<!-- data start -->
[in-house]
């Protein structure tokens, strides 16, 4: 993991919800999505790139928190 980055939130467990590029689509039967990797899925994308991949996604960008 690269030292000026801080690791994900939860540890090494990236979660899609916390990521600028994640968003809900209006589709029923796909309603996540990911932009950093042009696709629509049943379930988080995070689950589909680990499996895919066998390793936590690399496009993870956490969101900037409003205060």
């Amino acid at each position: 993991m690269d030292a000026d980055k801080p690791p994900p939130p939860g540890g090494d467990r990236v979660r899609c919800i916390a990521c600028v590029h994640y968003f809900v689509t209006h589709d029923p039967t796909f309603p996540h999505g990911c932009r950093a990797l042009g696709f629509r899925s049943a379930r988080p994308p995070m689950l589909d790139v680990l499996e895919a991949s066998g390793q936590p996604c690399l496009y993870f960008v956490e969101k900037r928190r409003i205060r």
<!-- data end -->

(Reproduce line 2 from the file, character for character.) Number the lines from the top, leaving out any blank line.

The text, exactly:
């Protein structure tokens, strides 16, 4: 993991919800999505790139928190 980055939130467990590029689509039967990797899925994308991949996604960008 690269030292000026801080690791994900939860540890090494990236979660899609916390990521600028994640968003809900209006589709029923796909309603996540990911932009950093042009696709629509049943379930988080995070689950589909680990499996895919066998390793936590690399496009993870956490969101900037409003205060």